Headlines > News > Russia to expand Glonass satellite group by yearend

Russia to expand Glonass satellite group by yearend

Published by Sigurd De Keyser on Tue Apr 10, 2007 7:08 pm
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Russia will increase the number of satellites comprising its Glonass navigation system to 18 by the end of 2007, the head of Russia’s Federal Space Agency (Roskosmos) said Monday.

Glonass is a Russian version of the U.S. Global Positioning System (GPS), which is designed for both military and civilian use, and allows users to identify their positions in real time. The system can also be used in geological prospecting.

“We are planning to launch two carrier rockets by the end of 2007 to put in orbit six Glonass navigation satellites,” Anatoly Perminov said. “As a result, the Glonass orbital group will comprise 18 satellites.”

A total of 9.88 billion rubles ($379.7 million) has been appropriated for Glonass from the federal budget in 2007, and 4.72 billion ($181.4 million) in 2006.

Perminov said a full orbital group of 24 satellites will be ready for global coverage by the end of 2009, but even with 18 satellites in orbit it will be able to start providing services for military and civilian users, covering Russian territory.

The head of Roskosmos also said that Glonass will be fully integrated with the U.S. GPS and European Galileo satellite navigation systems.

“We will ensure the compatibility and complimentary use of the Russian Glonass system with the American GPS, and later with the European Galileo systems,” he said.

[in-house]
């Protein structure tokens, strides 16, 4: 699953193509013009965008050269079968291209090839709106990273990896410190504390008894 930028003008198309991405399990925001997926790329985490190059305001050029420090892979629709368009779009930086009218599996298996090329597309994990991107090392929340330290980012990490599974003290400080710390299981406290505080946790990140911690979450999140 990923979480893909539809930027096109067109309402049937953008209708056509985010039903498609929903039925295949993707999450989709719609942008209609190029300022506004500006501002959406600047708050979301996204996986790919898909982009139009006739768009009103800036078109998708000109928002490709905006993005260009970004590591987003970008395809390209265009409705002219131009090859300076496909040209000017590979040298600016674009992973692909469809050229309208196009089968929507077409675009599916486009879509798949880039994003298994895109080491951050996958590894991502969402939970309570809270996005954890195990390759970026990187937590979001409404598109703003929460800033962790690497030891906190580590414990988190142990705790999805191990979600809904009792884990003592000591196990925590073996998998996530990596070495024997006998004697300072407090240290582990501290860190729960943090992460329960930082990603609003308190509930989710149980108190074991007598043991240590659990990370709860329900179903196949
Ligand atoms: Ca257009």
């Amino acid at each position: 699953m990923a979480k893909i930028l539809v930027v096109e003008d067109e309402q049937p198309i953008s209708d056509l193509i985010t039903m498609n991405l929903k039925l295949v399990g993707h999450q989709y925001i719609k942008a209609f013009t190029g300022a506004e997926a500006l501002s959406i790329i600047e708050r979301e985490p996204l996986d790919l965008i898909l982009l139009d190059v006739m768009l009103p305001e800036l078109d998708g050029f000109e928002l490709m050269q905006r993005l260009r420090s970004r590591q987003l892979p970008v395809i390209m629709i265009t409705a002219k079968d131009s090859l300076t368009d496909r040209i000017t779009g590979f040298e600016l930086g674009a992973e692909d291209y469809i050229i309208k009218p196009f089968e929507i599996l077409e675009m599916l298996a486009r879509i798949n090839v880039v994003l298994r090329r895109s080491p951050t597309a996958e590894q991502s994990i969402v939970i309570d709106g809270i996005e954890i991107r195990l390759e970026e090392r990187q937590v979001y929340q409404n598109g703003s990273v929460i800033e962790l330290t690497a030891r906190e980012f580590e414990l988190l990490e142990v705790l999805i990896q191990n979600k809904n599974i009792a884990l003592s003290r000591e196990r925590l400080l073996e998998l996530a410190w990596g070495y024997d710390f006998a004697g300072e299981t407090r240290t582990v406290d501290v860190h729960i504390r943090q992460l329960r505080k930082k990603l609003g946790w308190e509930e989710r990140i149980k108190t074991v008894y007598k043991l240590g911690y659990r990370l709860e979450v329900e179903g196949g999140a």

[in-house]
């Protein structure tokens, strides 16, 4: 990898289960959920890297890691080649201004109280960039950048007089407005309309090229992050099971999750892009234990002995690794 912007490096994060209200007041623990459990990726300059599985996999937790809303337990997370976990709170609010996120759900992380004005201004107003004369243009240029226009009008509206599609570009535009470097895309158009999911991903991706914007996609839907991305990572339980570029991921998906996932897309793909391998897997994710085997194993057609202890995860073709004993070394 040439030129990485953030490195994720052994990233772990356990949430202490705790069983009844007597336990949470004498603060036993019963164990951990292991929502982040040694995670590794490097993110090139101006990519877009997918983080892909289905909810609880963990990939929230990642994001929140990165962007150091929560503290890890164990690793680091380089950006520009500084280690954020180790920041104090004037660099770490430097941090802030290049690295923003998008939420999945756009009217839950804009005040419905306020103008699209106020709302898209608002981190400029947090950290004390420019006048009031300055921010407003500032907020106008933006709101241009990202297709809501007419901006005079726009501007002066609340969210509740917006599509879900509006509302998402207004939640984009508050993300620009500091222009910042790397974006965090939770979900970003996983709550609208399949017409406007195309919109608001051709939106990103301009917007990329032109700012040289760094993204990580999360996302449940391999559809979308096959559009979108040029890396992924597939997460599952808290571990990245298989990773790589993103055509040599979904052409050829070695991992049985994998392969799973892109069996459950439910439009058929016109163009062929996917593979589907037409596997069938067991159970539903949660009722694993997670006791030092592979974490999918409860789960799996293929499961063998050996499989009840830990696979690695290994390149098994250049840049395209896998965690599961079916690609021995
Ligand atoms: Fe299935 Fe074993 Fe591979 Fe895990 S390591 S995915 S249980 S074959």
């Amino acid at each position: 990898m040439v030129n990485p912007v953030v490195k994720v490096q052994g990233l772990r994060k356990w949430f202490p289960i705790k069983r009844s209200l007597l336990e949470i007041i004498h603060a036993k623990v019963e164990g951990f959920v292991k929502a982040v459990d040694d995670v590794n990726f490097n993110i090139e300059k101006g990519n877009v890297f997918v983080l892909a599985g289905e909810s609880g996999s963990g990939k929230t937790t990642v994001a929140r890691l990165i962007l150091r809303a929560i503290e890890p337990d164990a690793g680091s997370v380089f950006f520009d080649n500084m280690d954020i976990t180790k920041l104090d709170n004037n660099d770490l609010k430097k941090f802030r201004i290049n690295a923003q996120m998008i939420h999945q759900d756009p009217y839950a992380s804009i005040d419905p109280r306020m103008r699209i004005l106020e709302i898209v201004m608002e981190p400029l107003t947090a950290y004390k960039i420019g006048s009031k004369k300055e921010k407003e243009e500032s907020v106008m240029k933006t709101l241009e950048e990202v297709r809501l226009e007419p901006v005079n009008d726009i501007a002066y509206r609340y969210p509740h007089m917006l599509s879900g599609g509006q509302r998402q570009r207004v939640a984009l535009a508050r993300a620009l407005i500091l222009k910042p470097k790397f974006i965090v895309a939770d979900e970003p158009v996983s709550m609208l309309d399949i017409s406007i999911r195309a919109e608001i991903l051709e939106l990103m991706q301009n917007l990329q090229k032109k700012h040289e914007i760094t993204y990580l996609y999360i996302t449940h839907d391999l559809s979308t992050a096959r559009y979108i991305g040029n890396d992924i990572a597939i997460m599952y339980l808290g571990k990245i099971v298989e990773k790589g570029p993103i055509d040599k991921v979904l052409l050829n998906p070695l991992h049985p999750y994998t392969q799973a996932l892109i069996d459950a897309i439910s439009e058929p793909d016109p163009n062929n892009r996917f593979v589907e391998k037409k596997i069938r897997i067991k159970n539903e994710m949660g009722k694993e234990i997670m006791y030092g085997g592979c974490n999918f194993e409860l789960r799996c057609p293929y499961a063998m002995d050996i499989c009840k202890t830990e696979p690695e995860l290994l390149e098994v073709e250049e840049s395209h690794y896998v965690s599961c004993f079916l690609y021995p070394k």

The first launch under the Glonass program took place October 12, 1982, but the system was only formally launched September 24, 1993.

Deputy Commander of Russia’s Space Forces Alexander Kvasnikov said Monday that in the future Glonass satellites on board the Soyuz-2 carrier rockets will be launched from the Plesetsk space center in Russia rather than from the Baikonur space center, which the country is currently renting from Kazakhstan.

“We are planning to gradually transfer all launches of Glonass satellites from Baikonur to the Plesetsk space center to ensure Russia’s independence in launching its own spacecraft,” Kvasnikov said.

The satellites currently in use are of two modifications – Glonass and its updated version Glonass-M. The latter has a longer service life of seven years and is equipped with updated antenna feeder systems and an additional navigation frequency for civilian users.

A future modification, Glonass-K, is an entirely new model based on a non-pressurized platform, standardized to the specifications of the previous models’ platform, Express-1000.

Glonass-Ks’ estimated service life has been increased to 10-12 years, and a third, “civilian” L-range frequency has been added.

Tests on Glonass-K satellites are scheduled for 2007.

Copyright 2007 RIA Novosti. All rights reserved.

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